On May 21, 2013, Arunima Sinha became the world's first female amputee to climb the Mount Everest
Arunima Sinha, the Indian mountaineer who became the world's first woman amputee to climb Mount Everest in 2013, has been awarded an honorary doctorate by a prestigious UK university for her inspirational achievements.
Ms Sinha, 30, was conferred with the honorary doctorate by the University of Strathclyde at a graduation ceremony in Glasgow on Tuesday.
She was honoured in the Barony Hall for her inspirational achievements in mountaineering.
"I'm very happy and grateful to receive this honorary degree from the University of Strathclyde. This award delivers a good message to the youth of India and the world over that if you strive to reach your goals in life your achievements will be recognised," Arunima Sinha said.
A former Indian national Volleyball player, Ms Sinha had her left leg amputated below the knee after being thrown from a train while resisting a robbery.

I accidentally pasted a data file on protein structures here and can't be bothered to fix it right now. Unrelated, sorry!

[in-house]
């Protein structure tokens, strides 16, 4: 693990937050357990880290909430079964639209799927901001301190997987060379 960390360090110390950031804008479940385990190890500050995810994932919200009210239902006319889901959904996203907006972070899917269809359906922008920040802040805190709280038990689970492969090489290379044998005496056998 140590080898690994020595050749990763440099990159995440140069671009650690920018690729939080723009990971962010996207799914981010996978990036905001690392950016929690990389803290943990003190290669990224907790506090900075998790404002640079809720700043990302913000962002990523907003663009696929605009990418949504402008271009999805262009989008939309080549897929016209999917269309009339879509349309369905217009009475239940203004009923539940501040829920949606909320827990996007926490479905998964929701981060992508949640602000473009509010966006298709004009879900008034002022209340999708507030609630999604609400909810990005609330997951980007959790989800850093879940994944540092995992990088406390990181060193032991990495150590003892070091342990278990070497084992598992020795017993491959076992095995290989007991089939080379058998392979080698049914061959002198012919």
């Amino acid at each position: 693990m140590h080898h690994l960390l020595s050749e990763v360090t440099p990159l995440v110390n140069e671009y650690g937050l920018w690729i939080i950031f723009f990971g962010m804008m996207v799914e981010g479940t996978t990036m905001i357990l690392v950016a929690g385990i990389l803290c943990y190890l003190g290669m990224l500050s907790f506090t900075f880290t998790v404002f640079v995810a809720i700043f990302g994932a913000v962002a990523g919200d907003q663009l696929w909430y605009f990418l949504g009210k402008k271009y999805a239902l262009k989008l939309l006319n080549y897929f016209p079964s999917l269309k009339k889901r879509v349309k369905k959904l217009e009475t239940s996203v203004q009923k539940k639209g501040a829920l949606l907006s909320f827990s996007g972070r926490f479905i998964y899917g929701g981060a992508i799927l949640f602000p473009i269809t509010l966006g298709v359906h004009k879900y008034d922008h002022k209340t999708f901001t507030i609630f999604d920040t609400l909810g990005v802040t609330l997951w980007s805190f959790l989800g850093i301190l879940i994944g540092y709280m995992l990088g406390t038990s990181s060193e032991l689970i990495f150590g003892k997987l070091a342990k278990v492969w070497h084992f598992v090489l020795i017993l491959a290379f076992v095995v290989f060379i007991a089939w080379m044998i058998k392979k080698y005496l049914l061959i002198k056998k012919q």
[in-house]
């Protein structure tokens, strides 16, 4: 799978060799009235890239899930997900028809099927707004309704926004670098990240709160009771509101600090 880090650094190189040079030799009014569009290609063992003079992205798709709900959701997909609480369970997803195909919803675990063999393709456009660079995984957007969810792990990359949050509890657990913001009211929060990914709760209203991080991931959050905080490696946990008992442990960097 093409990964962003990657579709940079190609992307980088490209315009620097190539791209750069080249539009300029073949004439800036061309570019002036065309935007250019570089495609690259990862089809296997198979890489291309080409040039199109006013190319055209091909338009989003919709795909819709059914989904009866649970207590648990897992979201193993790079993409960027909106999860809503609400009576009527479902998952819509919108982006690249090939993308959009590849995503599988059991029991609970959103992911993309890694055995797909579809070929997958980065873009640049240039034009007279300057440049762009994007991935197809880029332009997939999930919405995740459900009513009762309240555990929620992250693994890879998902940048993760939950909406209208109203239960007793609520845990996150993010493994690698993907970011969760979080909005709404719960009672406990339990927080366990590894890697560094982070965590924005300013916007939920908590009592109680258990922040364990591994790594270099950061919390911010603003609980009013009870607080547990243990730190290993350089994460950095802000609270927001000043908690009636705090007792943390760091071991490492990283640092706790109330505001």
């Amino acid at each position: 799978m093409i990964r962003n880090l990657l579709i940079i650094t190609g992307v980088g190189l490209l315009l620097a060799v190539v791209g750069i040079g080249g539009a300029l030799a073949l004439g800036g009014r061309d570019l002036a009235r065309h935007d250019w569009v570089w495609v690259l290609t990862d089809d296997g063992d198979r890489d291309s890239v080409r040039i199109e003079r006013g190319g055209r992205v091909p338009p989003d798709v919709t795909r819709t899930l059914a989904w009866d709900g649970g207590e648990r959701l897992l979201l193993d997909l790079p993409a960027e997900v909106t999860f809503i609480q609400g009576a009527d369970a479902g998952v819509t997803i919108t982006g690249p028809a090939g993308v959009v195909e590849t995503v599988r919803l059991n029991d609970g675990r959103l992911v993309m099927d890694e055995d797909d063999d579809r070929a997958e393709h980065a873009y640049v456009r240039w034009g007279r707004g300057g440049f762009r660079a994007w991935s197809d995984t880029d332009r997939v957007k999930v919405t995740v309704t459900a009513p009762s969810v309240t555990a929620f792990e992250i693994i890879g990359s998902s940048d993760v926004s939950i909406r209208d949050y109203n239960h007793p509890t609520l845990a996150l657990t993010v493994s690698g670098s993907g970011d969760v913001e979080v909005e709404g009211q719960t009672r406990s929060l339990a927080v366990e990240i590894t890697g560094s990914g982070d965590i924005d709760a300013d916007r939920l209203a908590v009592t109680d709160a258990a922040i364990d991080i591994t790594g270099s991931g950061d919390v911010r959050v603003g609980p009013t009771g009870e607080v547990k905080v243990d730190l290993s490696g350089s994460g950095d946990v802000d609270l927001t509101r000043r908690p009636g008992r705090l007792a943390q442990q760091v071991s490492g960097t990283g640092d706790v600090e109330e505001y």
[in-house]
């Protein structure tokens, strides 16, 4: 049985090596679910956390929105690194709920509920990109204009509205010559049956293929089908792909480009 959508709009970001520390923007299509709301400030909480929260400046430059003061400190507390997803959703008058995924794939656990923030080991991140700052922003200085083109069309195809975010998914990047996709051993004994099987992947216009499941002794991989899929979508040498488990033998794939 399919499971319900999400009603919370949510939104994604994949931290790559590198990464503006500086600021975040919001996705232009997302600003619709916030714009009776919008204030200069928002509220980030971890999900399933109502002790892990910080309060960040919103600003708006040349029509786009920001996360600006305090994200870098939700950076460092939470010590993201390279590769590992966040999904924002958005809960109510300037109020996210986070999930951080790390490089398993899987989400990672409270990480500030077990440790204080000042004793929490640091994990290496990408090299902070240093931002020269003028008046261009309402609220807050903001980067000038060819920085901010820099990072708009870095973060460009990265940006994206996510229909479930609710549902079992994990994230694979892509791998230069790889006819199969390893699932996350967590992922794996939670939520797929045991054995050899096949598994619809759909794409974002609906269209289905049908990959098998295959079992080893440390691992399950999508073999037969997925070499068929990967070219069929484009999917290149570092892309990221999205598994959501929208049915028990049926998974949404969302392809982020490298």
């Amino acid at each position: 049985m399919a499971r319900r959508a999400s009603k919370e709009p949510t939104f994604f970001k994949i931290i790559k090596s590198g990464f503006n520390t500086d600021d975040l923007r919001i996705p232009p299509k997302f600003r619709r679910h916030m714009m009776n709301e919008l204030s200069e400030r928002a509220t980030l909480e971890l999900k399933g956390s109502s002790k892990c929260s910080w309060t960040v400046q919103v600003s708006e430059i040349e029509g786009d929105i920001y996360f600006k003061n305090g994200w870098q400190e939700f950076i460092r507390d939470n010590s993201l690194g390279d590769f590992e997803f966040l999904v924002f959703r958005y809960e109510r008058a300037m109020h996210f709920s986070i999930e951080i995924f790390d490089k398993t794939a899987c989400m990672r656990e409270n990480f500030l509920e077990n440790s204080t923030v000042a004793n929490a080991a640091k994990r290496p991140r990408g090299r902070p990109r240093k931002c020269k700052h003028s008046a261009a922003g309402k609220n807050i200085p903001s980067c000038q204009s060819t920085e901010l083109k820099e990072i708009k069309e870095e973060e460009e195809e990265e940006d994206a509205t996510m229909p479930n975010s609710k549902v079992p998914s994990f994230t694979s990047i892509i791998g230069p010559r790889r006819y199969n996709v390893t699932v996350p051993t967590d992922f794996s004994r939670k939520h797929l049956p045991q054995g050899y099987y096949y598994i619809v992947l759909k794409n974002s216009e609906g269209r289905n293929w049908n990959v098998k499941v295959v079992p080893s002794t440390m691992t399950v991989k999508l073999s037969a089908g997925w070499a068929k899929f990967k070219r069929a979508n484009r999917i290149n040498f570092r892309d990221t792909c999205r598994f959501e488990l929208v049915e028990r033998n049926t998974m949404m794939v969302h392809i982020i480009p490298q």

While recovering she resolved to climb Mount Everest and later trained with Bachendri Pal, the first Indian woman to climb the world's highest peak.
On May 21, 2013, Arunima Sinha became the world's first female amputee to climb the 8848-meter peak.
She has gone on to be the first female amputee to climb the tallest mountains in Africa, Europe, Australia and South America.
In 2015, she was presented with the Padma Shri, India's fourth-highest civilian award.
"Arunima is an inspiration to amputees around the world. Not only has she shown real spirit, courage and determination in overcoming adversity, she is using her compassion and positivity to help other people," said Professor Jim McDonald, Principal and Vice-Chancellor of the University of Strathclyde. "Arunima embodies the values of Strathclyde and we are delighted to recognise her achievements by making her an Honorary Doctor of the University," Professor McDonald said.
The award also recognises Ms Sinha's charitable work through the Arunima Foundation, which seeks to empower women, disabled people and generally improve the health and social and economic situation for poorer communities.